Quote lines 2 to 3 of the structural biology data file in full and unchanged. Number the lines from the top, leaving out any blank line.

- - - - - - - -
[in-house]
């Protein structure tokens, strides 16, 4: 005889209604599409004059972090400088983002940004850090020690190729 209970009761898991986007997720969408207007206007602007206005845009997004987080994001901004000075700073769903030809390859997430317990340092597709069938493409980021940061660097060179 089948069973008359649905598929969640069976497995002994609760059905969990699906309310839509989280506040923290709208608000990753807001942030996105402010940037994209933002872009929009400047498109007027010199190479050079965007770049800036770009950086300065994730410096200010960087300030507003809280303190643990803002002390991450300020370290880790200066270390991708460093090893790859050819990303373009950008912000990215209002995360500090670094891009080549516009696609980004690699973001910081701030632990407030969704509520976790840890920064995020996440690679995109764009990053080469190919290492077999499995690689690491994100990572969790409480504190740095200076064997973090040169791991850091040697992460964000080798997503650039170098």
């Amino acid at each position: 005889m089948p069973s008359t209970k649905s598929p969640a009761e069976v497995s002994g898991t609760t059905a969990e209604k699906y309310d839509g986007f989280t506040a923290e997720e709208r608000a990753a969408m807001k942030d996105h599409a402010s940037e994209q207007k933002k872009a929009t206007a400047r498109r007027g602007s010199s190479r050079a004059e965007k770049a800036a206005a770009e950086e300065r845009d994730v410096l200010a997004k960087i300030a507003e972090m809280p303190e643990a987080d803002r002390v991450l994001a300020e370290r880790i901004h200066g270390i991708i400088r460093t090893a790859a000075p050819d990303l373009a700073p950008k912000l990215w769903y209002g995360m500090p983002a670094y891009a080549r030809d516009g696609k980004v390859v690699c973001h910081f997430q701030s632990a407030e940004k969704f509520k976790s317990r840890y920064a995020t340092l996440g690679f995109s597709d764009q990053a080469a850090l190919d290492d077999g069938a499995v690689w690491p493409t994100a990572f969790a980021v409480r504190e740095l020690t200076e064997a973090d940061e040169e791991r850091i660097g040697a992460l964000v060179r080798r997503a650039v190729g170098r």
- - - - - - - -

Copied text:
């Protein structure tokens, strides 16, 4: 005889209604599409004059972090400088983002940004850090020690190729 209970009761898991986007997720969408207007206007602007206005845009997004987080994001901004000075700073769903030809390859997430317990340092597709069938493409980021940061660097060179 089948069973008359649905598929969640069976497995002994609760059905969990699906309310839509989280506040923290709208608000990753807001942030996105402010940037994209933002872009929009400047498109007027010199190479050079965007770049800036770009950086300065994730410096200010960087300030507003809280303190643990803002002390991450300020370290880790200066270390991708460093090893790859050819990303373009950008912000990215209002995360500090670094891009080549516009696609980004690699973001910081701030632990407030969704509520976790840890920064995020996440690679995109764009990053080469190919290492077999499995690689690491994100990572969790409480504190740095200076064997973090040169791991850091040697992460964000080798997503650039170098």
């Amino acid at each position: 005889m089948p069973s008359t209970k649905s598929p969640a009761e069976v497995s002994g898991t609760t059905a969990e209604k699906y309310d839509g986007f989280t506040a923290e997720e709208r608000a990753a969408m807001k942030d996105h599409a402010s940037e994209q207007k933002k872009a929009t206007a400047r498109r007027g602007s010199s190479r050079a004059e965007k770049a800036a206005a770009e950086e300065r845009d994730v410096l200010a997004k960087i300030a507003e972090m809280p303190e643990a987080d803002r002390v991450l994001a300020e370290r880790i901004h200066g270390i991708i400088r460093t090893a790859a000075p050819d990303l373009a700073p950008k912000l990215w769903y209002g995360m500090p983002a670094y891009a080549r030809d516009g696609k980004v390859v690699c973001h910081f997430q701030s632990a407030e940004k969704f509520k976790s317990r840890y920064a995020t340092l996440g690679f995109s597709d764009q990053a080469a850090l190919d290492d077999g069938a499995v690689w690491p493409t994100a990572f969790a980021v409480r504190e740095l020690t200076e064997a973090d940061e040169e791991r850091i660097g040697a992460l964000v060179r080798r997503a650039v190729g170098r």